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With tough stretch ahead, Edsall running out of time to turn this around

Baltimore Sun sports columnist Peter Schmuck talks about Maryland's 28-0 loss to Michigan on Saturday. (Karl Merton Ferron)

COLLEGE PARK — In the immediate aftermath of the Maryland football team's ugly loss to No. 22 Michigan on Saturday afternoon, an angry fan approached a group of media and coaches who were heading down the long stairway that leads to Gossett Team House.

"When are they going to fire Edsall?" he shouted, as if someone who had any say in the matter were present.

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Clearly, the Terps fan base already is beyond restless. You have to believe Maryland boosters and officials aren't enjoying Year Two in the Big Ten Conference nearly as much as they did Maryland's solid debut last season.

It's pretty obvious that the Randy Edsall Era is on life support. The Terps have to travel to No. 1 Ohio State next week, and it's fair to wonder whether there is any road back from the abyss with Iowa, Penn State, No. 2 Michigan State and No. 19 Wisconsin lined up behind the Buckeyes.

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The only question might be the wisdom of making an immediate coaching change rather than allowing Edsall to try to find a way out of this mess. Either way, the ultimate outcome probably isn't going to change.

In its Big Ten opener, Maryland kept the outcome in doubt for a half with a decent defensive performance, but it was obvious by the game's end that the Terps do not have enough offensive talent to compete outside the lower half of their division. And how much will we really know about the defense until it comes face-to-face with the best team in the country?

Michigan was a solid favorite coming into Saturday's game, but there was more to Maryland's 28-0 loss than met the scoreboard.

The team that lost four quarterbacks to season-ending injuries three years ago now is having trouble hiding its three healthy ones. Saturday's starter, Caleb Rowe, continues to be an interception machine, and backup Daxx Garman looked so lost out there, it's impossible not to make a GPS joke.

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The offense managed 105 total yards and could not score even when the Wolverines turned the ball over deep in their own territory. There are all sorts of stats to document how ineffective the Terps were on offense  for instance, they've been outscored 73-6 over the past two games  but this one pretty much sums it up:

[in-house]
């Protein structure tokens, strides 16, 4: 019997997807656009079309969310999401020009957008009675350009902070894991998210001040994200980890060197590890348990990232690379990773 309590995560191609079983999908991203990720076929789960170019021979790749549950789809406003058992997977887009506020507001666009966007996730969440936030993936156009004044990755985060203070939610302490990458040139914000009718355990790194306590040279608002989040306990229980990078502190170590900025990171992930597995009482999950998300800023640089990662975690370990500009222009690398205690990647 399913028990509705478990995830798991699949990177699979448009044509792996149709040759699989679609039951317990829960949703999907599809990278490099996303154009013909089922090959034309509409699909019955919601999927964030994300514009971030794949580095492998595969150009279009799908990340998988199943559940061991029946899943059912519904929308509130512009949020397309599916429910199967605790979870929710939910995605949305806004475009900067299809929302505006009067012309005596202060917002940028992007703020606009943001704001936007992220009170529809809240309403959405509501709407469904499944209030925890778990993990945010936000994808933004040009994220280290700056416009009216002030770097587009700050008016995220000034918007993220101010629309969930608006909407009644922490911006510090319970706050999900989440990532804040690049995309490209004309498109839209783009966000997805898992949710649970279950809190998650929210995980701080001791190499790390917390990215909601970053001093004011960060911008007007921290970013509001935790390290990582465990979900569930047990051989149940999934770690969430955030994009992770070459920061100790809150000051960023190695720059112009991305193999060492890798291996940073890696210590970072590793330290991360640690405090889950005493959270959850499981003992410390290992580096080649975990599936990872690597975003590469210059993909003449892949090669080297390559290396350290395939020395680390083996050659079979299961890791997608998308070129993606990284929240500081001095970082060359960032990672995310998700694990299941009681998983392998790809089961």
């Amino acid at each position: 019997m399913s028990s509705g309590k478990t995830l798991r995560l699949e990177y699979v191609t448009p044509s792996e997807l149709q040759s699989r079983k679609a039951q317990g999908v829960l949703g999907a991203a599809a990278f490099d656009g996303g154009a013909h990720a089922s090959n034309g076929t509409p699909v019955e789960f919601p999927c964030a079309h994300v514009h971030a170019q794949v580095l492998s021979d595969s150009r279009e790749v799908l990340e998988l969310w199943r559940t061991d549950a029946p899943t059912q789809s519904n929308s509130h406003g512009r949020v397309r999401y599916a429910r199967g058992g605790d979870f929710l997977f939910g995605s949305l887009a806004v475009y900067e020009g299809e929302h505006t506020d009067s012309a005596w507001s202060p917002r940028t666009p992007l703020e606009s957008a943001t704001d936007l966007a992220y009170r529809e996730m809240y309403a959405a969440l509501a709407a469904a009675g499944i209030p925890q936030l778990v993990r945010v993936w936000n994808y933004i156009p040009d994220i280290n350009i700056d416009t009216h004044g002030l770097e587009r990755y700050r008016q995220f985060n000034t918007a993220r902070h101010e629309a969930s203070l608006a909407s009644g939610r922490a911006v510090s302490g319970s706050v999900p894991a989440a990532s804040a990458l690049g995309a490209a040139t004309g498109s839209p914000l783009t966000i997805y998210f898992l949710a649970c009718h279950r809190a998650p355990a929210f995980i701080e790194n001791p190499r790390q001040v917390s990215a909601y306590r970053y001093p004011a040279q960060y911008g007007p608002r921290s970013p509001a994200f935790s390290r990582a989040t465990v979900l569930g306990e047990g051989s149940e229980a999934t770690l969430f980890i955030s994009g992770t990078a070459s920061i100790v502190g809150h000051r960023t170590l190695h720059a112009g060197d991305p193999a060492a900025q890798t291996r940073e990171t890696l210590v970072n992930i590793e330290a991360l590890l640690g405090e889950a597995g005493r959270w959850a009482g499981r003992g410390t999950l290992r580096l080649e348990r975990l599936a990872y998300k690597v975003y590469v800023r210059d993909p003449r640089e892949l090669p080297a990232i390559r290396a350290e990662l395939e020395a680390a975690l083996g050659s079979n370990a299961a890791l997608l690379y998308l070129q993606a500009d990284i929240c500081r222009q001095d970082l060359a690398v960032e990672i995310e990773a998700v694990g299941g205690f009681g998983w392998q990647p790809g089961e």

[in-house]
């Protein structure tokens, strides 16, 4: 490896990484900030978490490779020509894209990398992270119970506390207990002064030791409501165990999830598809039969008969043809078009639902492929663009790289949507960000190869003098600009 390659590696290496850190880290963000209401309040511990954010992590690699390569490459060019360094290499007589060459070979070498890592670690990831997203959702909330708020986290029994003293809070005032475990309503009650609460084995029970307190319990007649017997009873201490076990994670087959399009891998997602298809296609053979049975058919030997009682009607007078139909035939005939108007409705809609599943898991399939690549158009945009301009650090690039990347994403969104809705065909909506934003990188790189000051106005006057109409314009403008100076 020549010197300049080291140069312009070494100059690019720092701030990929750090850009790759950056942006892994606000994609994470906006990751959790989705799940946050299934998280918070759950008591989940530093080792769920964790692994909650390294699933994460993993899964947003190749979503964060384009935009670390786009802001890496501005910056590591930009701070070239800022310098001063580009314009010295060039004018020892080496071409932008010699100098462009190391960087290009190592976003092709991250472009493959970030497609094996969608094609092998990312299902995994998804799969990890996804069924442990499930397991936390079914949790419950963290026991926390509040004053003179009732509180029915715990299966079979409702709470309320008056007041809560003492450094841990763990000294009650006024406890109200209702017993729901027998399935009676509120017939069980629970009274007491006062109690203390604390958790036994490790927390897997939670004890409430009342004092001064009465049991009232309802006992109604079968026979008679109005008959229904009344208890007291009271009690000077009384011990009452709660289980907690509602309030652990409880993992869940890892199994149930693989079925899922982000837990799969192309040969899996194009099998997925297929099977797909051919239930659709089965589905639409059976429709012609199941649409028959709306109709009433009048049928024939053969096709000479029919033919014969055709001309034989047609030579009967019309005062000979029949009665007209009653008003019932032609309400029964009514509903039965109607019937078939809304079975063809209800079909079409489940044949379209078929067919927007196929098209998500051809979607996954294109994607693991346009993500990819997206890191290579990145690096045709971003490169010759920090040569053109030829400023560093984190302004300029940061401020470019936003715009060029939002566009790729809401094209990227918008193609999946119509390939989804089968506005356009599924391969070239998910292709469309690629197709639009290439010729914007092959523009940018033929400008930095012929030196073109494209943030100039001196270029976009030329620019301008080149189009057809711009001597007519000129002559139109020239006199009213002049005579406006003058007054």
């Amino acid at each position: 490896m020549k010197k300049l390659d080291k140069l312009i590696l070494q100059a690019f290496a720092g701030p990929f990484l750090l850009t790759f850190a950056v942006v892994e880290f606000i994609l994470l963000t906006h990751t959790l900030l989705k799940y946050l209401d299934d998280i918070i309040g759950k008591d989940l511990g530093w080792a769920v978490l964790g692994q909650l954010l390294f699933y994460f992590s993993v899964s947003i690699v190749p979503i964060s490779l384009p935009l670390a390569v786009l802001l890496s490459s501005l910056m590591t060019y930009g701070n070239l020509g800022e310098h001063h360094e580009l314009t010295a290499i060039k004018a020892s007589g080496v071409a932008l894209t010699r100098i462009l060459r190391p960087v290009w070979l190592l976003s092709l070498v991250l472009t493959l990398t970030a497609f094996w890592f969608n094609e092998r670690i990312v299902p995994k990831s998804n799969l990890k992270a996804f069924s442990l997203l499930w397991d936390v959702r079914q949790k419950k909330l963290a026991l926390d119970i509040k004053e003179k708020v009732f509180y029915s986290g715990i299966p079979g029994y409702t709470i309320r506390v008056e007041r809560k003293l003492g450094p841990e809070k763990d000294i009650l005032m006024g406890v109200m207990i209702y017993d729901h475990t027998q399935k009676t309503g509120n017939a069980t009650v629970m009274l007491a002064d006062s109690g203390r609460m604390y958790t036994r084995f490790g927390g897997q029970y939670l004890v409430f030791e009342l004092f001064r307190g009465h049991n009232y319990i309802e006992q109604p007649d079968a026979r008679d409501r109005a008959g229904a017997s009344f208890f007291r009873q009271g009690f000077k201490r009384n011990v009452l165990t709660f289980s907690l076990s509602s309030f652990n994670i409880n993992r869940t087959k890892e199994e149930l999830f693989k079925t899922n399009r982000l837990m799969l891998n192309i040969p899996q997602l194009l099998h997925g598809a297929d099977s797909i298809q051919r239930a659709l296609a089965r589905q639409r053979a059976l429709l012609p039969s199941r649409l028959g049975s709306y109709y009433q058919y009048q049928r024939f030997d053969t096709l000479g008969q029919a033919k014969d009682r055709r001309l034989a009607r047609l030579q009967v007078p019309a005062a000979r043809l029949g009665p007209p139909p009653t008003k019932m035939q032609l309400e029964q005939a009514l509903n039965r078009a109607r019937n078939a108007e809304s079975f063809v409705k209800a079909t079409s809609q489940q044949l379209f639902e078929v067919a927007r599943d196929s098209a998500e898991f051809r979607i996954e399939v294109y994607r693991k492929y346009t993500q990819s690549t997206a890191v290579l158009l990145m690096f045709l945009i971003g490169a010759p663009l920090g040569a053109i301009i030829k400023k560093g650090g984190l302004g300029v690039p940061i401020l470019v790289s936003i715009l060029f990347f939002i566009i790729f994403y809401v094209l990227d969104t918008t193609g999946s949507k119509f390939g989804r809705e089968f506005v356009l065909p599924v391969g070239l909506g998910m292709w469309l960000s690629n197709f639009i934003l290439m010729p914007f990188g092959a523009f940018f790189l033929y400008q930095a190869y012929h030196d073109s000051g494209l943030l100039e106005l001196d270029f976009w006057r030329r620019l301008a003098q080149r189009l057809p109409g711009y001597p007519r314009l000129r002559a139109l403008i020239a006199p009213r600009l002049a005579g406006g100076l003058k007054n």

Michigan turned the ball over three times, and the Terps netted a grand total of minus-1 yard on the three ensuing possessions.

Eventually, the three-and-outs began to wear on Maryland's defense, and the Wolverines needed just a couple of long plays to put the game out of reach midway through the third quarter.

The muttering about Edsall and speculation about his future began after the Terps were run out of their own stadium by Bowling Green in their second game of the season. It didn't subside when the Terps were undressed by West Virginia last week. You can imagine which way the conversation figures to turn after Saturday's shutout.

Of course, there's nothing for Edsall to do but trot out the usual positive bromides and try to ignore the gathering gloom. That's essentially what he said he was going to do when asked postgame about the state of the team and the scary opponents on the horizon: Get back to work and try to change the subject.

"I think it's a tremendous opportunity for us. … That's what it is,'' Edsall said. "That's why you come here. You come here for those opportunities. You look forward to that challenge. You look forward to that opportunity, and I know our kids will.

"It's just like this week. We told them that this was a great opportunity against Michigan, and that's why you come here. What we'll do is, we'll get them ready to go again next week and bounce back, and that's what we'll do. To me, I think it's great when you get a chance to be able to play these teams, and now you get a chance to measure up and compete. That's the thing you got to do, just go and compete and have fun."

That's a nice thought, but there's nothing fun about getting your team beat down and your job security questioned.

Edsall ushered in the Terps' Big Ten era with an uplifting 2014, but he knows that the price of playing in one of the most storied college football conferences is that nobody cares what you did last year.

Read more from columnist Peter Schmuck on his blog, "The Schmuck Stops Here," at baltimoresun.com/schmuckblog.

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